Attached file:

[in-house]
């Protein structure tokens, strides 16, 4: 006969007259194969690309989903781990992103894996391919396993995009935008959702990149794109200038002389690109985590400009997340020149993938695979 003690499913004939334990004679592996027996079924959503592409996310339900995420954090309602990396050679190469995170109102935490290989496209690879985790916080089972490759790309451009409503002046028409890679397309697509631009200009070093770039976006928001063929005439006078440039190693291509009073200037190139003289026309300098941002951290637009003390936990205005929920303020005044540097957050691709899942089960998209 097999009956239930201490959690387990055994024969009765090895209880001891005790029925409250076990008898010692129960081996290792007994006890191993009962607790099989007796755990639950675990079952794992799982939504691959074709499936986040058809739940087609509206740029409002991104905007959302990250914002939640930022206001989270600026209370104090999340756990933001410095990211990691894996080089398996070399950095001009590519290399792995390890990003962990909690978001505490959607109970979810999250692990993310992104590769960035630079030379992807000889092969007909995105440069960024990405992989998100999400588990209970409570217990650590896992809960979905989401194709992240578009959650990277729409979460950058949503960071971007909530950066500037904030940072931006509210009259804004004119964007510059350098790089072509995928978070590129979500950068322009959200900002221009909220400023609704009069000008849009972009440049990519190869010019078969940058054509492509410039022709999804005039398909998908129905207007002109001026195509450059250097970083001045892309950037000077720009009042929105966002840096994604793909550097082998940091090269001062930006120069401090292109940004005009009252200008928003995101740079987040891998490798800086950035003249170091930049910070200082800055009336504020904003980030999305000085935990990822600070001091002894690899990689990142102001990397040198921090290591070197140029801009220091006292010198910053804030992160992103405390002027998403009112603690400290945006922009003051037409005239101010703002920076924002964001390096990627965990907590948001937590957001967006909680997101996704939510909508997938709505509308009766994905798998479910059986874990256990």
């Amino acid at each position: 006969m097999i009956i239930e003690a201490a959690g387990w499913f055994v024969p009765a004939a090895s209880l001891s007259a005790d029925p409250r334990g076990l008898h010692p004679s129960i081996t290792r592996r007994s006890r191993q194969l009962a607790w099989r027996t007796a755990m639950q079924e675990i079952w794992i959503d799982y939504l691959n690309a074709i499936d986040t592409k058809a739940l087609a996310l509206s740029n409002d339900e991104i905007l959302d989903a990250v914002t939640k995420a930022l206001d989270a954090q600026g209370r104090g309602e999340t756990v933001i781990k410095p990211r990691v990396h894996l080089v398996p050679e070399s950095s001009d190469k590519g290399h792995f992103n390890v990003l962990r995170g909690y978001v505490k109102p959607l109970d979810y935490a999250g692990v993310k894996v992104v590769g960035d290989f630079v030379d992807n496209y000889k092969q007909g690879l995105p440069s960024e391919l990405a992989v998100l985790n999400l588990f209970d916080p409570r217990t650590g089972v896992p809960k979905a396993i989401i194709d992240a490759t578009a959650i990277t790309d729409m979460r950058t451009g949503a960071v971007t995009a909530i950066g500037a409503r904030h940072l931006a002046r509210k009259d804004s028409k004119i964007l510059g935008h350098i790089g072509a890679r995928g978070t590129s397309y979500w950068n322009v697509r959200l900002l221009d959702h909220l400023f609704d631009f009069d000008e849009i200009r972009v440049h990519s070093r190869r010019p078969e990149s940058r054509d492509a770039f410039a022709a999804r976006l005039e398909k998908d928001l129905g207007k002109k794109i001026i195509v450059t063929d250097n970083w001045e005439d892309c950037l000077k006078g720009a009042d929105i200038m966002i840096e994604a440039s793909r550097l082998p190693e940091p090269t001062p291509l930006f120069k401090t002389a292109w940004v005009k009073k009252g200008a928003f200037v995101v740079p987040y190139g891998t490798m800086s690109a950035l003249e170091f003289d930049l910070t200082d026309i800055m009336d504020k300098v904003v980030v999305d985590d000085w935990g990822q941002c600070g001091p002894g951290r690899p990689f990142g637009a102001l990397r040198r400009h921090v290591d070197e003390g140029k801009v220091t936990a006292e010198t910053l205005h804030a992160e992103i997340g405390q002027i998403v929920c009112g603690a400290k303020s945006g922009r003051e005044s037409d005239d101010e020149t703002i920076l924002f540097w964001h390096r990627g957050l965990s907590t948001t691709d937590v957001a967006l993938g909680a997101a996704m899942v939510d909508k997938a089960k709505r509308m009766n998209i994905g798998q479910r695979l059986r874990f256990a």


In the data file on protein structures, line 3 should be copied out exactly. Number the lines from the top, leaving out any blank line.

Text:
């Amino acid at each position: 006969m097999i009956i239930e003690a201490a959690g387990w499913f055994v024969p009765a004939a090895s209880l001891s007259a005790d029925p409250r334990g076990l008898h010692p004679s129960i081996t290792r592996r007994s006890r191993q194969l009962a607790w099989r027996t007796a755990m639950q079924e675990i079952w794992i959503d799982y939504l691959n690309a074709i499936d986040t592409k058809a739940l087609a996310l509206s740029n409002d339900e991104i905007l959302d989903a990250v914002t939640k995420a930022l206001d989270a954090q600026g209370r104090g309602e999340t756990v933001i781990k410095p990211r990691v990396h894996l080089v398996p050679e070399s950095s001009d190469k590519g290399h792995f992103n390890v990003l962990r995170g909690y978001v505490k109102p959607l109970d979810y935490a999250g692990v993310k894996v992104v590769g960035d290989f630079v030379d992807n496209y000889k092969q007909g690879l995105p440069s960024e391919l990405a992989v998100l985790n999400l588990f209970d916080p409570r217990t650590g089972v896992p809960k979905a396993i989401i194709d992240a490759t578009a959650i990277t790309d729409m979460r950058t451009g949503a960071v971007t995009a909530i950066g500037a409503r904030h940072l931006a002046r509210k009259d804004s028409k004119i964007l510059g935008h350098i790089g072509a890679r995928g978070t590129s397309y979500w950068n322009v697509r959200l900002l221009d959702h909220l400023f609704d631009f009069d000008e849009i200009r972009v440049h990519s070093r190869r010019p078969e990149s940058r054509d492509a770039f410039a022709a999804r976006l005039e398909k998908d928001l129905g207007k002109k794109i001026i195509v450059t063929d250097n970083w001045e005439d892309c950037l000077k006078g720009a009042d929105i200038m966002i840096e994604a440039s793909r550097l082998p190693e940091p090269t001062p291509l930006f120069k401090t002389a292109w940004v005009k009073k009252g200008a928003f200037v995101v740079p987040y190139g891998t490798m800086s690109a950035l003249e170091f003289d930049l910070t200082d026309i800055m009336d504020k300098v904003v980030v999305d985590d000085w935990g990822q941002c600070g001091p002894g951290r690899p990689f990142g637009a102001l990397r040198r400009h921090v290591d070197e003390g140029k801009v220091t936990a006292e010198t910053l205005h804030a992160e992103i997340g405390q002027i998403v929920c009112g603690a400290k303020s945006g922009r003051e005044s037409d005239d101010e020149t703002i920076l924002f540097w964001h390096r990627g957050l965990s907590t948001t691709d937590v957001a967006l993938g909680a997101a996704m899942v939510d909508k997938a089960k709505r509308m009766n998209i994905g798998q479910r695979l059986r874990f256990a």